The next day in Fez, we decided to head to the Jewish area. No Jewish people live in the Jewish quarter… any more that is. They have all moved to Nouvelle Ville. This was our negative experience in Fez. It began raining and a guy was on us quickly. He wanted to show us an artisan cooperative run by his brother. They always say looking is free, no pressure.We made a mistake and went with him. He was taking us so far from where we wanted to be. We did not want to buy anything and I am not sure why we agreed. The guy at the shop was very nice and frankly there was not that much pressure. I bought something in the end because he spent about an hour and a half with us showing us lots of stuff and feeding us mint tea. I am sure I way over paid for it but in the big scheme of things it is not that much money. We were tempted to purchase a carpet which would have been very expensive but in the end Nicola was not totally convinced about them.
This was not the negative part… the negative part followed us leaving the shop. The guy who had taken us there was waiting for us. He began taking us out of where he had taken us but not to where we wanted to go. He was giving us a tour that we had told him many times we did not want. He stayed with us. Finally when we said enough, we are going back, he wanted money. He had been fabricating stories all along and kept contradicting himself. Nicola said no we are not giving him money. This guy was scamming us all along. He got quite upset that we would not give him anything and Nicola got angry with him. He kept following us yelling at us. He did not believe that we had not bought anything from the shop…. because he wanted a cut. He said that that was not his brother and we should not trust him, he is very expensive. He wanted a tip and now admitted to us that this was a scam. We gave him nothing and in the end, after his seemingly unrelenting pursuit of us, he gave up. We did explore the Jewish area a bit but really did not see the synagogue because of this guy.
On our way back to our hostel, an old man started chatting with us and said he was going to the same place but when we got there he wanted money. Again, you cannot trust seemingly friendly people. These two experiences caused us to become very skeptical about people here. I can handle aggressive tauts and salespeople but the scams bother me more. It causes people here to talk negatively about one another. People on the street tell us not to trust people at the hostel and people at the hostel tell us not to trust people on the street. At least by talking with other travellers you can get ideas about their positive and negative experiences. That might be better to trust.
After 3 nights in Fez, we headed to Chefchaouen which is further north (about a five hour bus ride). Chaouen is best known for the blue buildings in the medina and for being the Amsterdam of Morocco. I am not sure what began this but in the Medina, buildings are almost all painted a pale blue colour. It is quite nice. The pictures tell more than I can ever describe. We have not had any alcohol at all in Morocco. It is not on menus in restaurants. In Chaouen however, if you want some marijuana it is quite easy to get. We were asked quite often if we wanted to buy some smoke. People were smoking it quite publicly. On the terrace of our hostel, there are wall to wall mattresses on the ground where backpackers crash. In a seating area, young travellers sit around and smoke their weed and discuss their travels. In a common area on our floor (we had a private double room) guys were smoking using a water pipe. And yet I cannot get a cold beer anywhere… go figure.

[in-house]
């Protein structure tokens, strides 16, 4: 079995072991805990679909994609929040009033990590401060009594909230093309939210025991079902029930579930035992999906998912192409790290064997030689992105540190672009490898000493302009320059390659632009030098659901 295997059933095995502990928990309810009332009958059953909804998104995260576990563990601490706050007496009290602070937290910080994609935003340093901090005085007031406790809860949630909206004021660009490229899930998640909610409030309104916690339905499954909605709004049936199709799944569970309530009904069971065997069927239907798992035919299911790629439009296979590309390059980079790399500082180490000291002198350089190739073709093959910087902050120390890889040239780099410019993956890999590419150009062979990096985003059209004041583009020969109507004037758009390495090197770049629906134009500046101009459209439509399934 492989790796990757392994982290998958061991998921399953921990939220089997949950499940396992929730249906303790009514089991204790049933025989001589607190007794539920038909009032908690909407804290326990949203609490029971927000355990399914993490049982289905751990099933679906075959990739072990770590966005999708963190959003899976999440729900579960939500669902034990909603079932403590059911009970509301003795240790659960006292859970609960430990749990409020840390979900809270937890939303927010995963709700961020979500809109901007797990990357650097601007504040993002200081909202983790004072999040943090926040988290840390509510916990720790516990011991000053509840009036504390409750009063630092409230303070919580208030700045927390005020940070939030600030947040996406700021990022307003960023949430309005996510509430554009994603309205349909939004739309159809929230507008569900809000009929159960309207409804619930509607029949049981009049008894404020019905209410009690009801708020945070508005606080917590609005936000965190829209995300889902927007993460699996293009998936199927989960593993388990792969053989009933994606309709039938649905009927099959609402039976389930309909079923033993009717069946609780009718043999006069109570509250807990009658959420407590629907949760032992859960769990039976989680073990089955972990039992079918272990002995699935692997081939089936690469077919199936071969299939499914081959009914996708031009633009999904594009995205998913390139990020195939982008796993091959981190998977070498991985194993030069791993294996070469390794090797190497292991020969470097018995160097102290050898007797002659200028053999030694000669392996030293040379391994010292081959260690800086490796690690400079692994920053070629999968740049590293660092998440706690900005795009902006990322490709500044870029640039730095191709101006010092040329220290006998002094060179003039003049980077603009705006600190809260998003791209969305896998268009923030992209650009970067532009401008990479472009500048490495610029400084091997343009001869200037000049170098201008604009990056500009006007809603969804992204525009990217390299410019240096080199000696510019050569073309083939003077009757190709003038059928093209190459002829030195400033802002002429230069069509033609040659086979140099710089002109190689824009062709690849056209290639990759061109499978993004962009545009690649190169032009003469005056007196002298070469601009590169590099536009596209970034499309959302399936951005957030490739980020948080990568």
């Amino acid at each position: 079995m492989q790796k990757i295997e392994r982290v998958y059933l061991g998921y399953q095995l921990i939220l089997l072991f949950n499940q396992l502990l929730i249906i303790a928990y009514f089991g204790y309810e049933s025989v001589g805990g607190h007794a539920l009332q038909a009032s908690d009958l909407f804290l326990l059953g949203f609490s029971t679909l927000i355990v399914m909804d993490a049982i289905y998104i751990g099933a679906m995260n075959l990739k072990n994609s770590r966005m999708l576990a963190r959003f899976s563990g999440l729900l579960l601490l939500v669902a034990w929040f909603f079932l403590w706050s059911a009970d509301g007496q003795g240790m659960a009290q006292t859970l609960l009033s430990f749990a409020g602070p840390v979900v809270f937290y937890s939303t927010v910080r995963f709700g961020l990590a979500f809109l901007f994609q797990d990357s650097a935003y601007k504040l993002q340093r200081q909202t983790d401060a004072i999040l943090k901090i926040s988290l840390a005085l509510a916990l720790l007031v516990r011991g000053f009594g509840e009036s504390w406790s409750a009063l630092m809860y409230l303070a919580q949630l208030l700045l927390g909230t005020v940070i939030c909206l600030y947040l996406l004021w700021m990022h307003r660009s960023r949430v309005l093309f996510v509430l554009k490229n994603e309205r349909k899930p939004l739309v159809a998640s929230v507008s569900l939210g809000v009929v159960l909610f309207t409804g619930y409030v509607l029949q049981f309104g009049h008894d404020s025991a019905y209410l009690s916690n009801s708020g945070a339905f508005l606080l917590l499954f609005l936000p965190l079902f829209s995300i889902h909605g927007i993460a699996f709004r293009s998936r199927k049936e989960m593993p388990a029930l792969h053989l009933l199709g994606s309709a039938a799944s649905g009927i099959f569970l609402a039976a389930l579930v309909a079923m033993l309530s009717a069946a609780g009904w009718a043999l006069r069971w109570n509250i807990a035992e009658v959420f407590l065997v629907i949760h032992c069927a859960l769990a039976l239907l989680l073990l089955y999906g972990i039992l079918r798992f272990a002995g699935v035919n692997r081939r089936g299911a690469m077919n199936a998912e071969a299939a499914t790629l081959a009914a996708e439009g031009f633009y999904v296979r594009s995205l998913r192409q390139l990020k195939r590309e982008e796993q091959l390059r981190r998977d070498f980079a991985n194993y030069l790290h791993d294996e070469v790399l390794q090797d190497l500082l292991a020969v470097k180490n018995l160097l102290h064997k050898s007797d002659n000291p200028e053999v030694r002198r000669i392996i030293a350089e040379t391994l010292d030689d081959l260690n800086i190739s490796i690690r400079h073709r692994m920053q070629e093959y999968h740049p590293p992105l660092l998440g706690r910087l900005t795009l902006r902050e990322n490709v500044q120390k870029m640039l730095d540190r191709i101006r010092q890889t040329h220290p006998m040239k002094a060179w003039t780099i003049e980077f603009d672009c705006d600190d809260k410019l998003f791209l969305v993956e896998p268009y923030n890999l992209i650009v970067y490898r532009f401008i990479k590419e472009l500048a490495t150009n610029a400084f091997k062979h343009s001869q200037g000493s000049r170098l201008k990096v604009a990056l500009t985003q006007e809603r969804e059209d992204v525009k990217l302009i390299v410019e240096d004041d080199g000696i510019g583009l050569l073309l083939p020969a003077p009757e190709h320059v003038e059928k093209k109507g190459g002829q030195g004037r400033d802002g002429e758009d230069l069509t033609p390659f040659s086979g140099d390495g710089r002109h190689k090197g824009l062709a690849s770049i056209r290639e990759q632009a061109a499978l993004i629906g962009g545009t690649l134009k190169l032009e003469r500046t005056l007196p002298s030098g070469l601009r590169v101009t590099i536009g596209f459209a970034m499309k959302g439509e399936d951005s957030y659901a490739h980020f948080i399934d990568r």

I was a bit of a downer in Chaouen. My stomach has not handled to local foods in Africa and Morocco well. It caught up to me in Chaouen. I stayed close to the bathroom for much of our time. We did explore the main plaza area of the medina. It is quite relaxed and you can eat meals in the square or up above on their terraces. Typical Moroccan food is called Tajine. Tajine actually is the pot that it is cooked in. It is a clay bowl and your food comes having been cooked in the pot. You can have beef, chicken, lamb, goat, couscous, or vegetarian tajines usually. One type is called kefta which is ground beef (like meatballs) in a tomato sauce with eggs cooked in it. Nic had tried it once in Fez but was disappointed by it anywhere else she tried it. I tried to eat some safer foods like pizza but my gut still couldn’t handle anything. When we get to Fez I am going to try to see a doctor. It has been about three weeks now and I am sure my system is messed up.
One night I decided to get a hair cut in the medina. There are many little shops where barbers give cuts and shaves. A hair cut cost 20 MAD (about $2.50) and was as good as any hair cut I have gotten in Canada. On another night I got a shave for 10 MAD (about $1.25). It is good but my face is a little raw now. A good close shave though.
On our last day, we hiked up to the Spanish Mosque. It was built up on a hill outside of the medina by the spanish for the locals. It has never really been used though. It was a nice 30 minute walk though with some amazing views of the town and medina.
We are now heading back to Fez. Tomorrow we will take a taxi to the east where we will do a 3 day and 2 night desert safari. It includes a camel ride into the desert where we will stay in a berber tent for one night. It should be quite an experience. After that we will take a couple of days to get to Marrakech.
Some exciting news for us… we booked a three week mediterranean cruise leaving Rome on October 20th. We will get to ports in Italy, Croatia, Montenegro, Turkey, Greece, Cyprus and Israel. We have always seen cruises for amazing prices that we could never take advantage of because of work. So we decided to do it. $1400 each for 3 weeks seemed good.
Before that, we will spend a week in London visiting Nicola’s sister and her family; a week in Spain while Nicola walks a week of the Camino with her mom; and then Geneva to visit Bernie and Minoo maybe for Canadian Thanksgiving. The next couple of months will be busy but exciting for sure.
Just a quick shout out to Emily who celebrated her 17th birthday this week. Happy Birthday my girl.
And to my sister Michele who also celebrated her birthday this week. And Jane whose birthday was yesterday. Hope you all had amazing birthdays.